Back in the 11th century, Pier Damiani, a Doctor of the Church, wrote a treatise called De laude flagellorum (In praise of flagellation), establishing the concept that participating in Christ's sufferings promised a share of his glory in paradise. Both founders of the great 13th century preaching orders, SS. Francis and Dominic, were keen practitioners, Francis wanting to keep 'Brother Donkey' (the body) in line; Dominic went a step further: 'three times every night he would 'whip himself with an iron chain: once for himself, once for the sinners in the world, and one for the sinners who are suffering in purgatory.'
In Italy, in particular, a number of aesthetic minded penitential brotherhoods known as battuti sprung up. Santa Maria della Vita was built in 1260 by Riniero Barcobini Fasani of Perugia, the founder of one of these, the Confraternità dei Battuti Bianchi (the 'Brotherhood of the White-robed Whipped Ones'). Next to the church, the brotherhood set up a hospital, the Ospedale della Vita e della Morte ('of life and death', not really a name to boost the confidence of patients) to treat the poor and shelter passing pilgrims.
After the church collapsed in 1686, the Sanctuary of Santa Maria della Vita was rebuilt from scratch with all the Baroque trimmings; in 1754 it was crowned with an impressive dome by Antonio Bibiena that was frescoed by Gaetano Gandolfi. When Napoleon arrived a few decades later, he confiscated the lot.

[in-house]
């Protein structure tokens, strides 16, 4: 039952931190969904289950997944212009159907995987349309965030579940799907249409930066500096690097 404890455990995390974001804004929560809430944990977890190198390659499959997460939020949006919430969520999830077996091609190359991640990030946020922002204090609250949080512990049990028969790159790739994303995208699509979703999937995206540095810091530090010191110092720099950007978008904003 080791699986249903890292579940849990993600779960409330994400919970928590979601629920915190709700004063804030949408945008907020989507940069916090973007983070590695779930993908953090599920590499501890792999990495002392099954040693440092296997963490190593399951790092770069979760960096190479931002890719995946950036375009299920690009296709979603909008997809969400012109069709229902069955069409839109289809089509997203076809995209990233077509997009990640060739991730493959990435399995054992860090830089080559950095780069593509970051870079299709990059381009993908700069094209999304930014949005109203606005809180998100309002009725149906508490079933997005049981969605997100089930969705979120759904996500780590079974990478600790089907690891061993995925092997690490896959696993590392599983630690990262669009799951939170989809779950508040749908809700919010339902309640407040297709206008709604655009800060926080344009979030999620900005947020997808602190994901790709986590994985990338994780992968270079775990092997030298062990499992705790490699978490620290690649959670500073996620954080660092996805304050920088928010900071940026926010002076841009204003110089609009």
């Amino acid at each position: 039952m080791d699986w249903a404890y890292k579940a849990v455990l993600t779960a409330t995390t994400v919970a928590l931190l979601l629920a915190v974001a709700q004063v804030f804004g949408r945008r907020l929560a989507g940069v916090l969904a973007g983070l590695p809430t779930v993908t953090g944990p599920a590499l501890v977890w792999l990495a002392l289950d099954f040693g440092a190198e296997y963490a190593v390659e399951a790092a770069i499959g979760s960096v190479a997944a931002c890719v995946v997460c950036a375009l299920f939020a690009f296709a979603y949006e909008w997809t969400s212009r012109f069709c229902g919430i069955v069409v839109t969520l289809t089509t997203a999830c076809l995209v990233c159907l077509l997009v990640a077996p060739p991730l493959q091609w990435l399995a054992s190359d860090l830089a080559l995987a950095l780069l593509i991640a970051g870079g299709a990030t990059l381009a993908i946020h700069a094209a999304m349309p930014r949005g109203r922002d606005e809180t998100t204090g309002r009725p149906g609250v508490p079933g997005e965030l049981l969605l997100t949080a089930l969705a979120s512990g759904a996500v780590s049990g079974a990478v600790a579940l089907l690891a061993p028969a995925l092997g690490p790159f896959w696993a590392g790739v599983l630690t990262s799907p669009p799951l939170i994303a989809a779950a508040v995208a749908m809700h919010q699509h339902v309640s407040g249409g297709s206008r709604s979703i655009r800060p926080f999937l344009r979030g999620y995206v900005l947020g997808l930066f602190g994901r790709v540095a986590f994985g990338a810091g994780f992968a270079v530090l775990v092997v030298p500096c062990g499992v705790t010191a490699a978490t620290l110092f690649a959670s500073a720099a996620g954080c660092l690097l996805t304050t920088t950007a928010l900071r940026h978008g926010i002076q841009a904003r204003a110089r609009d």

The church houses perhaps the greatest of all the region's Renaissance terracotta groups, the Compianto sul Cristo Morto (Lament Over the Dead Christ) by Nicolò dell’Arca. Commissioned by the Confraternity in 1463, with figures of the dead Christ, the Virgin, the Three Marys, St John the Evangelist and Joseph of Arimathea, this is a work harrowing in its grief and terror, a 15th-century version of Edvard Munch’s The Scream, or 'l'urlo in pietra' as Gabriele d'Annunzio called it.
A trecento fresco of the Madonna Enthroned by Simone de’ Crocefissi was rescued from the collapsed church. And during the Christmas season, the Sanctuary displays Santa Maria's historic presepe (Christmas crib).
There's more. The adjacent Oratorio, designed by Floriano Ambrosini in the early 1600s, is dedicated to the Virgin and the Blessed Riniero, whose life is depicted in the canvases around the altar (some of the gilded putti in the decor grip little whips). The Oratory houses another slightly larger than life-size terracotta tableau, with 15 figures (including an angel suspended from the ceiling) of the Transito del Vergine (Dormition of the Virgin) (1522) by Alfonso Lombardi.
The former hospital houses the Museo della Sanità or Museum of Health, with pharmaceutical jars, silver chalices, furniture and other items relating to the history of the Confraternity.
Via Clavature 8-10
Hours Sanctuary, Museum and Oratory: Tue-Sun 10am-7 pm. The Compianto 10.30am-6.30pm.
Adm €3, under 5s free
+39 051 230260
Images by: Sailko, GNU Creative Commons License